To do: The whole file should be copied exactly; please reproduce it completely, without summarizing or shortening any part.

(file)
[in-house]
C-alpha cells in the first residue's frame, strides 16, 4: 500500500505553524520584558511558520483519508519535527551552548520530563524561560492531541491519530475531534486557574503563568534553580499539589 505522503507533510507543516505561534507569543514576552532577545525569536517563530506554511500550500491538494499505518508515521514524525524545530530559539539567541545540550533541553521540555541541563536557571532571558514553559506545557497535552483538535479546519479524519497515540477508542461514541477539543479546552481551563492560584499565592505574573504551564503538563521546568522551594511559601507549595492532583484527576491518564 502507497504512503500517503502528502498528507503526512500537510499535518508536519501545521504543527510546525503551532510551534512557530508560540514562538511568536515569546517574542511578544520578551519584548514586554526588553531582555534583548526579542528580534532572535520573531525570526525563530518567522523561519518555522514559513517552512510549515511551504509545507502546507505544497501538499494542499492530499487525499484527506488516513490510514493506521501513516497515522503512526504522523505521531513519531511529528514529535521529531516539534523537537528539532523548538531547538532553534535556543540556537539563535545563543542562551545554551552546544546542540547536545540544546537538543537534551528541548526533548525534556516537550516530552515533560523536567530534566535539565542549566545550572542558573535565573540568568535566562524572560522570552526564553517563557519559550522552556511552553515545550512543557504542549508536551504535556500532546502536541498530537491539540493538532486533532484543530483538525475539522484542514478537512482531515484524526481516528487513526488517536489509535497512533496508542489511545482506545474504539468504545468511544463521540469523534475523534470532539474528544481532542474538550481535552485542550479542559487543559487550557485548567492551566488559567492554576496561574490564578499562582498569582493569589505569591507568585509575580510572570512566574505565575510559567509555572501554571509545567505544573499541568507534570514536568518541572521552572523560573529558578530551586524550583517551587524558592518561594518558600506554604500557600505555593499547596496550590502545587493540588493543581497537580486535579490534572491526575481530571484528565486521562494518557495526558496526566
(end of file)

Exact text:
[in-house]
C-alpha cells in the first residue's frame, strides 16, 4: 500500500505553524520584558511558520483519508519535527551552548520530563524561560492531541491519530475531534486557574503563568534553580499539589 505522503507533510507543516505561534507569543514576552532577545525569536517563530506554511500550500491538494499505518508515521514524525524545530530559539539567541545540550533541553521540555541541563536557571532571558514553559506545557497535552483538535479546519479524519497515540477508542461514541477539543479546552481551563492560584499565592505574573504551564503538563521546568522551594511559601507549595492532583484527576491518564 502507497504512503500517503502528502498528507503526512500537510499535518508536519501545521504543527510546525503551532510551534512557530508560540514562538511568536515569546517574542511578544520578551519584548514586554526588553531582555534583548526579542528580534532572535520573531525570526525563530518567522523561519518555522514559513517552512510549515511551504509545507502546507505544497501538499494542499492530499487525499484527506488516513490510514493506521501513516497515522503512526504522523505521531513519531511529528514529535521529531516539534523537537528539532523548538531547538532553534535556543540556537539563535545563543542562551545554551552546544546542540547536545540544546537538543537534551528541548526533548525534556516537550516530552515533560523536567530534566535539565542549566545550572542558573535565573540568568535566562524572560522570552526564553517563557519559550522552556511552553515545550512543557504542549508536551504535556500532546502536541498530537491539540493538532486533532484543530483538525475539522484542514478537512482531515484524526481516528487513526488517536489509535497512533496508542489511545482506545474504539468504545468511544463521540469523534475523534470532539474528544481532542474538550481535552485542550479542559487543559487550557485548567492551566488559567492554576496561574490564578499562582498569582493569589505569591507568585509575580510572570512566574505565575510559567509555572501554571509545567505544573499541568507534570514536568518541572521552572523560573529558578530551586524550583517551587524558592518561594518558600506554604500557600505555593499547596496550590502545587493540588493543581497537580486535579490534572491526575481530571484528565486521562494518557495526558496526566